Half way through the year, the European toy market recorded a 5 percent growth in value terms.* This comes after a strong 2010 which saw the market in the five largest countries reach the €11 billion mark for the first time. There are, however, discrepancies between the northern countries (Germany, France and the U.K.), which are faring well, and the southern countries (Spain and Italy), which are looking much weaker.
Licensed toys have contributed strongly to market growth this year with an 8 percent increase in value sales compared to the first six months of 2010. New IP has entered or re-entered the market and boosted this year's sales, as well as last year's winners such as Hello Kitty and Star Wars. A particularly rich calendar of summer movie releases has also helped. From Harry Potter and the Deathly Hallows: Part 2 to Transformers: Dark of the Moon to Cars 2, there have been a lot of new products for all age groups, if a little biased toward boys. Overall, 2011's movies have generated more than €80 million in the first half of the year. All eyes are on Cars 2 to see if it will break any records this year, as Hello Kitty did in 2010. So far sales are very encouraging but only time will tell.
At the end of June, there were no surprises in the top five properties for Europe although it is worth pointing out the strong comeback from Barbie, which shows double-digit growth on 2010, and the rise of Beyblade thanks to an astonishing performance in the southern countries since its re-launch.
Top five properties (i.e. brands plus licenses) YTD June 2011–Europe:
A look at licenses specifically shows the return of the Cars property into the top five, even before the movie hits all countries concerned.
Top five licenses YTD June 2011–Europe:
NPD expects Cars to end up as the No. 1 license for the toy market in Europe in 2011 and to reach the €200 million bar as the biggest license of all times. There is certainly enough product around to break the record.
Films aside, the best new property to come to the toy market in 2011 is LEGO's Ninjago with over €36 million taken at the tills in the first half of this year. Based on a fictitious martial art, the Spinjitzu, Ninjago has some key ingredients: a mini figure, a spinning top and a collector's card. It also has its own dedicated website, road show, mini cartoons, DS game and more. In other words, Ninjago is a fully developed IP already. It is undoubtedly the biggest launch ever for LEGO and the results speak for themselves. There is only a tiny step to go to make Ninjago into a successful magazine, bed cover, back pack or a trainer, etc.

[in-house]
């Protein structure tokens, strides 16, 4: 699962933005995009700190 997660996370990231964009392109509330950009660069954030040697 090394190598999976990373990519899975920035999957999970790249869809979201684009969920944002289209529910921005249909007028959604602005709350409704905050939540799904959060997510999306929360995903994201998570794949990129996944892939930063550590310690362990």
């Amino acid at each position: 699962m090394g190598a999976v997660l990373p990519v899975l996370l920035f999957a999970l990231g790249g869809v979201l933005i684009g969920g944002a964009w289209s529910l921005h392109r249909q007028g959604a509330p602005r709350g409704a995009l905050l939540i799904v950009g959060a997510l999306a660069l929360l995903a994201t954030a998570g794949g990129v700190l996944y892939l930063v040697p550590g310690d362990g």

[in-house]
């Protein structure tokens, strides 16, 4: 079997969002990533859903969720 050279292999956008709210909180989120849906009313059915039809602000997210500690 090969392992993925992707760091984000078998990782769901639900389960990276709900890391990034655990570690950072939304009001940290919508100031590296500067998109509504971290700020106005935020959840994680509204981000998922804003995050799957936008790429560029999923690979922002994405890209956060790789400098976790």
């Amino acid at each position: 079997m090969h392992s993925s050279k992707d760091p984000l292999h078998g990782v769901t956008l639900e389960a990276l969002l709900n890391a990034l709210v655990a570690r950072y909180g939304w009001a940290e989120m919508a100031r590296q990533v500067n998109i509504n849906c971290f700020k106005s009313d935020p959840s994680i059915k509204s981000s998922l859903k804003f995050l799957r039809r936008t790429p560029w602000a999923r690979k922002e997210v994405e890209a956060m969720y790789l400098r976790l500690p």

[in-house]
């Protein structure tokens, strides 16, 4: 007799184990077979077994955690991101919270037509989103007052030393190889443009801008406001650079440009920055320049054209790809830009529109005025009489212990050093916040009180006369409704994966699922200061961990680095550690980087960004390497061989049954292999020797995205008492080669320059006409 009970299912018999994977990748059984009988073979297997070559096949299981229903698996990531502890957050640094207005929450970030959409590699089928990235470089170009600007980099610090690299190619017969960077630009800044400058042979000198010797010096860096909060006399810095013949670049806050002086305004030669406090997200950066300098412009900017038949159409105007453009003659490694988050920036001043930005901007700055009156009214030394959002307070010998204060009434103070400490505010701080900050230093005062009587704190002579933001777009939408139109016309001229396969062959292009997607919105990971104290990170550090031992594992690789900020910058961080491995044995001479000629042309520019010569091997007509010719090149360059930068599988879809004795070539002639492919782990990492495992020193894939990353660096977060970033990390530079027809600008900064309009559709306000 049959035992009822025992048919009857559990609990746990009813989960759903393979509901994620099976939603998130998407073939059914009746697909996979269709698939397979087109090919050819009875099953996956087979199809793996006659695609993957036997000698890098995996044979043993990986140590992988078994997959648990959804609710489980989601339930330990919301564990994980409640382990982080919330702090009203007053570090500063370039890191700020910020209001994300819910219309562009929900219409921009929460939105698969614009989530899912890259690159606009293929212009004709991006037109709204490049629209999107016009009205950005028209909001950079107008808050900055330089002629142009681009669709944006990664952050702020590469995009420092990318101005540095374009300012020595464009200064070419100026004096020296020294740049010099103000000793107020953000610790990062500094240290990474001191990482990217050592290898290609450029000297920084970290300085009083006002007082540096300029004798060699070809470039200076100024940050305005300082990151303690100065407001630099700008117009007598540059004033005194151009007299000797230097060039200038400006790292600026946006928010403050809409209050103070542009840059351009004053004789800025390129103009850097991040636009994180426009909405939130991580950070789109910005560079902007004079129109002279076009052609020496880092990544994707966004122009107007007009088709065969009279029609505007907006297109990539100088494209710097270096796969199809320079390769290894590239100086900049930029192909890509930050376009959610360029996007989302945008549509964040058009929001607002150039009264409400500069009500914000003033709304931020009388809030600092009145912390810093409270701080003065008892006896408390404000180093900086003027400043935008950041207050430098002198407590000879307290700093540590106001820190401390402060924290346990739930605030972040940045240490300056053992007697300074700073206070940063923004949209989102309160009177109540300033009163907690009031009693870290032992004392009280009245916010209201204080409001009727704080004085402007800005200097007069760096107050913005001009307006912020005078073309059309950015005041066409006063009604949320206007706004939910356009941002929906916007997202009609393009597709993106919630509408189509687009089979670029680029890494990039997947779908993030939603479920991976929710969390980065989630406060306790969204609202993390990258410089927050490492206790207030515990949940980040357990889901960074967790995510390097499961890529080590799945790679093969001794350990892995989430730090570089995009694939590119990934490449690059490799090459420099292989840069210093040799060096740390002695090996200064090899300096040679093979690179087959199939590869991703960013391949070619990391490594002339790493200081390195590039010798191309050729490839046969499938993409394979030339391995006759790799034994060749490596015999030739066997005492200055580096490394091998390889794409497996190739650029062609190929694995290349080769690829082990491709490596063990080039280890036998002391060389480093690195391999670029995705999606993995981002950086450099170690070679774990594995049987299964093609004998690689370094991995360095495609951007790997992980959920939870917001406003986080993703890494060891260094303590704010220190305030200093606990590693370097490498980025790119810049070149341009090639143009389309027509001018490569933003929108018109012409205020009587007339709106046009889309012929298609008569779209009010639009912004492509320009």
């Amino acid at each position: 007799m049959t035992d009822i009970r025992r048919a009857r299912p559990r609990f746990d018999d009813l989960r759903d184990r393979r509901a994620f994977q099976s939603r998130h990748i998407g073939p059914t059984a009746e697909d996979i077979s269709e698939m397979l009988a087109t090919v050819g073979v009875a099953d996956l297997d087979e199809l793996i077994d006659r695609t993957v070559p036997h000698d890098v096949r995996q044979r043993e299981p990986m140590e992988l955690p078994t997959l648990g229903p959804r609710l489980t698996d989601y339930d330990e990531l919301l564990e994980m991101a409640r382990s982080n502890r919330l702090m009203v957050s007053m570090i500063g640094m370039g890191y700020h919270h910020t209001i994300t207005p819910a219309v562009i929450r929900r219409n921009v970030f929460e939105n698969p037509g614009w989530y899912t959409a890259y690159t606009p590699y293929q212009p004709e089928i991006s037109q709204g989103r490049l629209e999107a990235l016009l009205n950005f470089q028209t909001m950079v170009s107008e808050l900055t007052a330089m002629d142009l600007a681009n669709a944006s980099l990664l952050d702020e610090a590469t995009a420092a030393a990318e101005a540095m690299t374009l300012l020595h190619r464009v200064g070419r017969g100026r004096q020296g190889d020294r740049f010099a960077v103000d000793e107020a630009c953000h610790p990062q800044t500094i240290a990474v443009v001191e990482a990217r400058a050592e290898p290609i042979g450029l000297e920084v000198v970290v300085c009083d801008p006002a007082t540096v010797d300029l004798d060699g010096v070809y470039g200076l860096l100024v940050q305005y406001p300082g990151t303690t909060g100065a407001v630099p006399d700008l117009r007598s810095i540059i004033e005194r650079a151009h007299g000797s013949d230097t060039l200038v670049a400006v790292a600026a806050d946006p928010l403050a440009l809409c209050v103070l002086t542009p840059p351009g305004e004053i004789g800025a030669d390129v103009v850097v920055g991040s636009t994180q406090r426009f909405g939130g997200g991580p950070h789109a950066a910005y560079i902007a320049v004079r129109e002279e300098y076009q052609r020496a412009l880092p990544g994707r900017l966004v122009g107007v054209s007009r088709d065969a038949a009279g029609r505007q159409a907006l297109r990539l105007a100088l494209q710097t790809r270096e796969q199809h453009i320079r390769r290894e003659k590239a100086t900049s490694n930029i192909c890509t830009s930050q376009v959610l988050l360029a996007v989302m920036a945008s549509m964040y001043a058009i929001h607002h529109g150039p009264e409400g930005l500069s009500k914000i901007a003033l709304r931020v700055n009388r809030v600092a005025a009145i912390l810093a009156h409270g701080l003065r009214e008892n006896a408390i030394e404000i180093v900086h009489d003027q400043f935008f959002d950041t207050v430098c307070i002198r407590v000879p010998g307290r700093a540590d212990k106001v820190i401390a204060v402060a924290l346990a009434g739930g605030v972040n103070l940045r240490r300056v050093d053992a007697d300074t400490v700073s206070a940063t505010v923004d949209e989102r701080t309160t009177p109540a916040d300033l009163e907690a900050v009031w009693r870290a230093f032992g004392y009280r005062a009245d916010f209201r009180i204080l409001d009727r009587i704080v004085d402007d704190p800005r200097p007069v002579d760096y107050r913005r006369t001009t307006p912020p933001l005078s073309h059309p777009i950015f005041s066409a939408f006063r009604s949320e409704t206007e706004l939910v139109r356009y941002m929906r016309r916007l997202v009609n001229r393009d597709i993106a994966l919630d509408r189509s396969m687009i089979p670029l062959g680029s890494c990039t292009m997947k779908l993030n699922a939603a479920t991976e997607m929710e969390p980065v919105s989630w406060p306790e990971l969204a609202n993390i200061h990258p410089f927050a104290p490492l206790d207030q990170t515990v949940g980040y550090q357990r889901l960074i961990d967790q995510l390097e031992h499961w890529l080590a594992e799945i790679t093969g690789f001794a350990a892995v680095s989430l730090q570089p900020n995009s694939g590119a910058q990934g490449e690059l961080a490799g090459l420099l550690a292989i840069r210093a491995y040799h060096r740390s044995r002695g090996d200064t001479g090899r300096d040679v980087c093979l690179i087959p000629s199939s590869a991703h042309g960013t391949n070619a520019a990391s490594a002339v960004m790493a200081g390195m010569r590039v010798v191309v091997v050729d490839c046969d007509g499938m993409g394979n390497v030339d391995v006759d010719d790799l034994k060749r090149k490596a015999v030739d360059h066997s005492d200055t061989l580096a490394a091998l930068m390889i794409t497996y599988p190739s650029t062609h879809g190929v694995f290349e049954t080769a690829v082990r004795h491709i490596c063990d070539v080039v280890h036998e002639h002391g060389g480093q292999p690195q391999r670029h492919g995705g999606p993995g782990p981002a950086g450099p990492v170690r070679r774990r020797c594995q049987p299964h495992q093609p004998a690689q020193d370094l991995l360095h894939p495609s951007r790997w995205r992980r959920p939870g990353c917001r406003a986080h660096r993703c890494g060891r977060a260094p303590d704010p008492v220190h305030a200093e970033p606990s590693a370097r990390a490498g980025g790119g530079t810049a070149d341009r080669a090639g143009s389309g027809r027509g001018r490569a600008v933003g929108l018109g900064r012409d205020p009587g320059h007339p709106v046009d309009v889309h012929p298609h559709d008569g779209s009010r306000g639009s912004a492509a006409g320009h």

We should expect to see more and more intellectual property blossom from the development laboratories of toy manufacturers, and thereby shift the classic licensing business model. Examples include Mattel with Monster High, Hasbro with Transformers and Spin Master with Bakugan. But these examples are just the start, as LEGO is proving. Over the next decade we are likely to see the trend for toy manufacturers to create fewer new brands but to create brands which are more complete propositions and more tuned-in to children playing across media platforms.
We should also note the impact of new technologies and brands from digital platforms. The recent entry of Moshi Monsters into the U.K. toy market has created a stir. Moshi Monsters is now the second best selling new property behind Ninjago; toy manufacturers are struggling to supply enough stock to the market and sales are flying. Moshi is probably the first ever big success from a digital property in the toy market and with kids spending more and more time online and at a younger and younger age, this is surely a model that many will emulate.
* Source NPD EPoS panel extrapolated to represent 100 percent of G5 (U.K., France, Germany, Italy and Spain).